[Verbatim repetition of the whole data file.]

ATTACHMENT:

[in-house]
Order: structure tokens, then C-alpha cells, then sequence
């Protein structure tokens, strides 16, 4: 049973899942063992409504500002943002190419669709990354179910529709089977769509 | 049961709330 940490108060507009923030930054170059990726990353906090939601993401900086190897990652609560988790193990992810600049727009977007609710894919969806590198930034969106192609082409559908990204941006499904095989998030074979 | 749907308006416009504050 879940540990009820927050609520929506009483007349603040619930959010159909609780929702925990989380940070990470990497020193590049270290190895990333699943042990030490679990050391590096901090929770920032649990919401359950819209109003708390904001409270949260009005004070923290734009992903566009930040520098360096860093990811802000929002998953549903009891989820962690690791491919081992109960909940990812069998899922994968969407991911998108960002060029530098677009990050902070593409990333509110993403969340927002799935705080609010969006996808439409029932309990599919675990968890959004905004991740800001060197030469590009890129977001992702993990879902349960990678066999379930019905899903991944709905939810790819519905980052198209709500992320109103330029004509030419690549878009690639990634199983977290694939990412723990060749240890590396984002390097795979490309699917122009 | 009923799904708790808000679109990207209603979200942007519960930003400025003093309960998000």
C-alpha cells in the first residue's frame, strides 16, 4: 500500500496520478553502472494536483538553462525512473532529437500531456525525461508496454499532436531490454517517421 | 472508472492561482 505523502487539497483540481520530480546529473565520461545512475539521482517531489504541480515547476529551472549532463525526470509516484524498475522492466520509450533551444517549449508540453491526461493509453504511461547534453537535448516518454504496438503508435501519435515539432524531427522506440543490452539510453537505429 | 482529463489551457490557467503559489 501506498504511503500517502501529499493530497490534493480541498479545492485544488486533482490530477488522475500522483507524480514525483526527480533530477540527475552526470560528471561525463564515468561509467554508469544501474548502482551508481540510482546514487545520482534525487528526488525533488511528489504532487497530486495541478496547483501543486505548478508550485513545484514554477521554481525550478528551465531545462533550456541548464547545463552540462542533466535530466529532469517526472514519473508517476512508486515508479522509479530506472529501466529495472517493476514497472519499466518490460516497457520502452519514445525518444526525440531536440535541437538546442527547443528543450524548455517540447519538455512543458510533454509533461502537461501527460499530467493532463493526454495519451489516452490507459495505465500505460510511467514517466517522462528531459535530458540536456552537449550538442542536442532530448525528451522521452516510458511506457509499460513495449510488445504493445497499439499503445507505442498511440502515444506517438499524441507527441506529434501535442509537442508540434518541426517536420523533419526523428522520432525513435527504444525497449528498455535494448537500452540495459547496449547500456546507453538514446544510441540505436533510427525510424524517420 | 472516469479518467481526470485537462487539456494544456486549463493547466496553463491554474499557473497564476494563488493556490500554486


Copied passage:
[in-house]
Order: structure tokens, then C-alpha cells, then sequence
């Protein structure tokens, strides 16, 4: 049973899942063992409504500002943002190419669709990354179910529709089977769509 | 049961709330 940490108060507009923030930054170059990726990353906090939601993401900086190897990652609560988790193990992810600049727009977007609710894919969806590198930034969106192609082409559908990204941006499904095989998030074979 | 749907308006416009504050 879940540990009820927050609520929506009483007349603040619930959010159909609780929702925990989380940070990470990497020193590049270290190895990333699943042990030490679990050391590096901090929770920032649990919401359950819209109003708390904001409270949260009005004070923290734009992903566009930040520098360096860093990811802000929002998953549903009891989820962690690791491919081992109960909940990812069998899922994968969407991911998108960002060029530098677009990050902070593409990333509110993403969340927002799935705080609010969006996808439409029932309990599919675990968890959004905004991740800001060197030469590009890129977001992702993990879902349960990678066999379930019905899903991944709905939810790819519905980052198209709500992320109103330029004509030419690549878009690639990634199983977290694939990412723990060749240890590396984002390097795979490309699917122009 | 009923799904708790808000679109990207209603979200942007519960930003400025003093309960998000």
C-alpha cells in the first residue's frame, strides 16, 4: 500500500496520478553502472494536483538553462525512473532529437500531456525525461508496454499532436531490454517517421 | 472508472492561482 505523502487539497483540481520530480546529473565520461545512475539521482517531489504541480515547476529551472549532463525526470509516484524498475522492466520509450533551444517549449508540453491526461493509453504511461547534453537535448516518454504496438503508435501519435515539432524531427522506440543490452539510453537505429 | 482529463489551457490557467503559489 501506498504511503500517502501529499493530497490534493480541498479545492485544488486533482490530477488522475500522483507524480514525483526527480533530477540527475552526470560528471561525463564515468561509467554508469544501474548502482551508481540510482546514487545520482534525487528526488525533488511528489504532487497530486495541478496547483501543486505548478508550485513545484514554477521554481525550478528551465531545462533550456541548464547545463552540462542533466535530466529532469517526472514519473508517476512508486515508479522509479530506472529501466529495472517493476514497472519499466518490460516497457520502452519514445525518444526525440531536440535541437538546442527547443528543450524548455517540447519538455512543458510533454509533461502537461501527460499530467493532463493526454495519451489516452490507459495505465500505460510511467514517466517522462528531459535530458540536456552537449550538442542536442532530448525528451522521452516510458511506457509499460513495449510488445504493445497499439499503445507505442498511440502515444506517438499524441507527441506529434501535442509537442508540434518541426517536420523533419526523428522520432525513435527504444525497449528498455535494448537500452540495459547496449547500456546507453538514446544510441540505436533510427525510424524517420 | 472516469479518467481526470485537462487539456494544456486549463493547466496553463491554474499557473497564476494563488493556490500554486